Emmy/26"/mike1st/mark2nd

By FRANK SWERTLOW

Staff Reporter

Producing live television is the last great high-wire act of broadcasting and few live broadcasts are more harrowing than the Emmys, because the entire TV industry is looking on.

That's why NBC hired Don Mischer last year to produce the award's 50th anniversary show, and why Fox has brought him back for the 51st installment on Sept. 12.

"There are only five guys who can do this, and Don is the guy you want," said Mike Darnell, executive vice president for alternative series and specials for Fox Broadcasting. "Nobody usurps him as king. He's the best."

Indeed, Mischer produced the opening and closing ceremonies of the 1996 Olympic games in Atlanta, the broadcast of the 1997 Hong Kong transfer back to Chinese rule, and many similar live extravaganzas.

Unlike TV dramas or sitcoms that are filmed or videotaped and then carefully edited, live TV is raw. There are no post-production wizards who can fix a miscue.

And miscues do happen.

During last year's TV Guide awards show, someone tripped over a cable and pulled the electricity from the teleprompters, forcing Mischer to have a crew member walk out on stage and hand a script to the star. To prevent a repeat of that incident, Mischer has arranged backup power for the prompters.

A few years ago when the Emmys were in Pasadena, the air conditioning failed, leaving those in the balcony sweltering. Mischer was able to integrate that bit of discomfort into the show, making it a running joke.

"Sometimes something that is disastrous can turn a show around," Mischer said. "It can make it memorable and contribute to the excitement of the evening."

Despite such spontaneity, producing the Emmys requires months of planning. In fact, Mischer started working on the broadcast as soon as the award nominations were announced last spring.

By June, he had added nearly 40 freelancers to his year-round payroll of seven. When the broadcast rolls next month, there will be more than 150 people on board. They include camera operators, writers, sound and lighting technicians and stage personnel.

Then comes the task of lining up presenters (this year including Ted Danson, Sela Ward and Lisa Kudrow) as well as the naming of a host. For a while, Mischer toyed with having a no-host show, but last week it was announced that Jenna Elfman, who stars in ABC's "Dharma and Greg," and David Hyde Pierce, who stars in NBC's "Frasier," would be headlining the show.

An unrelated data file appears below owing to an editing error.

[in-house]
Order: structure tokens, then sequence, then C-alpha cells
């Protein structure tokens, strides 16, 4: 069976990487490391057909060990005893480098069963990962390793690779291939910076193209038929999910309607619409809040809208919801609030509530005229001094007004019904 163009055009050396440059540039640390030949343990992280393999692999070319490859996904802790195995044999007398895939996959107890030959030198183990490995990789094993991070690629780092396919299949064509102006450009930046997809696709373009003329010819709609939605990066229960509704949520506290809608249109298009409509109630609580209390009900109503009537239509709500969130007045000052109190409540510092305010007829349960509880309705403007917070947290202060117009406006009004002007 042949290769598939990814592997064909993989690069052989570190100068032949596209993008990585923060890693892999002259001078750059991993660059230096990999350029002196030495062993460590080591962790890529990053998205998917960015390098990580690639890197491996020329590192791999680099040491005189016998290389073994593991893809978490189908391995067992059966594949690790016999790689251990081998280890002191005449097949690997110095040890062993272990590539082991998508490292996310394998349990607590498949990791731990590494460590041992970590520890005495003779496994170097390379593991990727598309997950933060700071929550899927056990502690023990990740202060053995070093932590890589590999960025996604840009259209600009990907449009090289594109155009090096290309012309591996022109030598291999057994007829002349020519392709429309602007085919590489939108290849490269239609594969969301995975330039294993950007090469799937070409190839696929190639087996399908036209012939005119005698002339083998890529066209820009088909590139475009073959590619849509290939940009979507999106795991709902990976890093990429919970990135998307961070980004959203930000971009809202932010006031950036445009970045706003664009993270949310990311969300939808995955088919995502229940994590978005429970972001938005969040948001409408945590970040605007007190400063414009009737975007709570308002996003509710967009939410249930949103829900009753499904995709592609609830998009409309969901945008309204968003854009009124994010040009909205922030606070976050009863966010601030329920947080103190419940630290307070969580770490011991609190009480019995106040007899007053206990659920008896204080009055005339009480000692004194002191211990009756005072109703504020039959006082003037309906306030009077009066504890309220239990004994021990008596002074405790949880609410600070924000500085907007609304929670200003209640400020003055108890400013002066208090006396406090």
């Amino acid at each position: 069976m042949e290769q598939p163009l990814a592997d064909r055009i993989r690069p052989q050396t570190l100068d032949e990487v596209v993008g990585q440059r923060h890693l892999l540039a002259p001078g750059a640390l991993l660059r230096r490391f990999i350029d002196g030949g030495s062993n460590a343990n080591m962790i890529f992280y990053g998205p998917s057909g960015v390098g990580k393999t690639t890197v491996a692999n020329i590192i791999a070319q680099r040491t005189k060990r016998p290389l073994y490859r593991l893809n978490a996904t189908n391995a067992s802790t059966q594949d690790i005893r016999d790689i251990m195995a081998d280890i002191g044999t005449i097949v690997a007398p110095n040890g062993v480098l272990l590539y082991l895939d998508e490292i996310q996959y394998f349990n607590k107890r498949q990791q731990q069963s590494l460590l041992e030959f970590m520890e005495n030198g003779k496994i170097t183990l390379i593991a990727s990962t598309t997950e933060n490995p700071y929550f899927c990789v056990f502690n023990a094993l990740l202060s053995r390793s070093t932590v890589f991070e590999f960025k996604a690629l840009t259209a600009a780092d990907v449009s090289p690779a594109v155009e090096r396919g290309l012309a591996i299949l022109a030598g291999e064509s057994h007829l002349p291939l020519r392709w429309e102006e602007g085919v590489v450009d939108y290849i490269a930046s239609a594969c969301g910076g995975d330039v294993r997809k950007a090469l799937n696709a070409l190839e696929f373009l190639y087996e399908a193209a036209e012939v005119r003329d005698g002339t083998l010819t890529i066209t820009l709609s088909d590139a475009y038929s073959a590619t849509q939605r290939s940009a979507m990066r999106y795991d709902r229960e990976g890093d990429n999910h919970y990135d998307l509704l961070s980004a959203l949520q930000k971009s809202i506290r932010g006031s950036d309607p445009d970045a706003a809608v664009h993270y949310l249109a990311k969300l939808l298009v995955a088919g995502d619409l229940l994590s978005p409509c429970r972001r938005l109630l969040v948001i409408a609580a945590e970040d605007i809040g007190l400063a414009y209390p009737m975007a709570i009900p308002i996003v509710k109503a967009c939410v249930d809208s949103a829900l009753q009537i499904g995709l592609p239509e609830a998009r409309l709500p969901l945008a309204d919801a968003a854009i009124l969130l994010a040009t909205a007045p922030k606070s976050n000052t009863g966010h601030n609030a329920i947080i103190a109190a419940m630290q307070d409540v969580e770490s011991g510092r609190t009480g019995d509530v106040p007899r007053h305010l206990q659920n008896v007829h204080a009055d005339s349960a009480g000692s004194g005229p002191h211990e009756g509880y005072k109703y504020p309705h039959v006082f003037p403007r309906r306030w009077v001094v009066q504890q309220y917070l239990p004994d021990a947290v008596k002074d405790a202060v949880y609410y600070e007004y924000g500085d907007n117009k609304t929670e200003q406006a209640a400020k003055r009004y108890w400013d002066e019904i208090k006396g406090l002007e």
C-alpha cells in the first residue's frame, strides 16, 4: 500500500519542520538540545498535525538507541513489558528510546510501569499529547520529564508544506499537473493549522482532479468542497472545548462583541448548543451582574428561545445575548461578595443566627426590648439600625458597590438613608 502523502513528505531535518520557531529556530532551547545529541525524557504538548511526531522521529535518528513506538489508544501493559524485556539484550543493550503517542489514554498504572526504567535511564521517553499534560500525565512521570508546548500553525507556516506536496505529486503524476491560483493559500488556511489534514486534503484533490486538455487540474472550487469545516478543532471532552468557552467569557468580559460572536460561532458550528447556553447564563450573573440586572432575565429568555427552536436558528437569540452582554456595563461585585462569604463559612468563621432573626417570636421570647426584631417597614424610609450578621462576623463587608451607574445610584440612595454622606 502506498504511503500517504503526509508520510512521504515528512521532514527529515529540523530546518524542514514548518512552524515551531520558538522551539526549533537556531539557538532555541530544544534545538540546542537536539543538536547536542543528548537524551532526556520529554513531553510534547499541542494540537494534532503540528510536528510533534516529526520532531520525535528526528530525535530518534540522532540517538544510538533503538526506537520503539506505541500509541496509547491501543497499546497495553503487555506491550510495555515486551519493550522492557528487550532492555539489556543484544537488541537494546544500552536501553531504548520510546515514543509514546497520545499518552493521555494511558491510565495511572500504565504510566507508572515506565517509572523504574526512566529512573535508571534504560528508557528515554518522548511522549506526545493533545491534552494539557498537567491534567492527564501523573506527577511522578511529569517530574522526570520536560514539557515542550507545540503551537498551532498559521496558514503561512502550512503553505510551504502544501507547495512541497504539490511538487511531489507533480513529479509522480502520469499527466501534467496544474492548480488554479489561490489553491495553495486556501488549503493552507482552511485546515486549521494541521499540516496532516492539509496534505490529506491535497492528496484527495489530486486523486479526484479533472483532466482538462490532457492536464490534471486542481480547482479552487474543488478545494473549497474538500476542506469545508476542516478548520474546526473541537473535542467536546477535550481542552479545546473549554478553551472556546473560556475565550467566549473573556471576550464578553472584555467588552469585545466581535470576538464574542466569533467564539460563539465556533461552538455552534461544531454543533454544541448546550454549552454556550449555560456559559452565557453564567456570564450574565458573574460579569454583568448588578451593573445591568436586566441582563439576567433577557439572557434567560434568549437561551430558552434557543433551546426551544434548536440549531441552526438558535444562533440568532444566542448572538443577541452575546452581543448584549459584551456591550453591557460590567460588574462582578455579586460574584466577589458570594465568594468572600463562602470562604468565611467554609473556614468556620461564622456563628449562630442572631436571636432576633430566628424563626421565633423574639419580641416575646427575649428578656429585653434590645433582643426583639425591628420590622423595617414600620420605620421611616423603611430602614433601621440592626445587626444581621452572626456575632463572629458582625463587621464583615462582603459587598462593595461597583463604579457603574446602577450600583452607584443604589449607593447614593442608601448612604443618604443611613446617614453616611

"There are not too many people who can do this," Mischer said. "I feel there is an energy and excitement about her, and David is very witty. They will make a great couple."

He calls his style that of a "benevolent dictator. You can't do it by committee, you can't satisfy a committee. You'll always fail if you try," he says.

But unlike some producers, he doesn't scream, rant and intimidate like a Marine drill instructor.

"I scream inside myself," he says. "I wake up at 4 a.m. and worry about what can go wrong, but that is what your job is all about. Screaming doesn't help. My job is to make people feel good and to motivate them to care."

The days of letting a broadcast go into overtime are long gone. To prevent this, Mischer will sit in the Emmy command center at the Shrine Auditorium and use a computer that keeps tabs on whether the show is running too long or too short.

That means making quick adjustments in the script and video clips from nominated programs. The clip retrospectives are broken into differing lengths the ideal length, along with a shorter and longer version.

Scripts tend to be chopped first. "If Jay Leno has one minute of material and we are running long, we will (skip Leno's bit and) go straight to the clips," Mischer said.

What makes a successful broadcast? Being as upbeat as possible.

"Most of TV is about losers and anti-heroes," said George Schlatter, who has produced the Grammys and the American Comedy Awards. "'ER' is about bleeding. Sitcoms are about dysfunctional families. Don knows that award shows make people feel good. It's one of the few places where you find winners, and you must know how to present winners to the public."

One traditional element that will be missing this year is the splashy musical production number. The reason? Viewers dial out.

"Gil (Cates, producer of last year's Oscars) said he found that viewership drops off during his musical numbers and then people come back later," said Mischer. "It's like a commercial."

What can make the Emmys truly nightmarish is the last-minute foul-ups and having the entire TV industry scrutinizing your work. A satellite feed to the East Coast might fail; a generator outside the Shrine Auditorium might run out of gasoline; an actress in a long gown might stumble over her own dress.

Mischer has a contingency plan for almost everything even an earthquake.

"We would have to assess the situation to see if we would stay on the air," he said. "If there is chaos in the auditorium, we would (switch the broadcast) to New York, assess the situation and make a decision about continuing."

Then there are the nuts. What happens if an intruder wants to infiltrate the broadcast with a weapon and cause havoc while millions of viewers look on? Mischer has a contingency. "There are plain-clothes officers in the house and backstage," he said.

But no matter how many contingencies, something inevitably will go awry.

"The fun is improvising," he said. "No matter how many plans you make, you really are not in control."

For reprint and licensing requests for this article, CLICK HERE.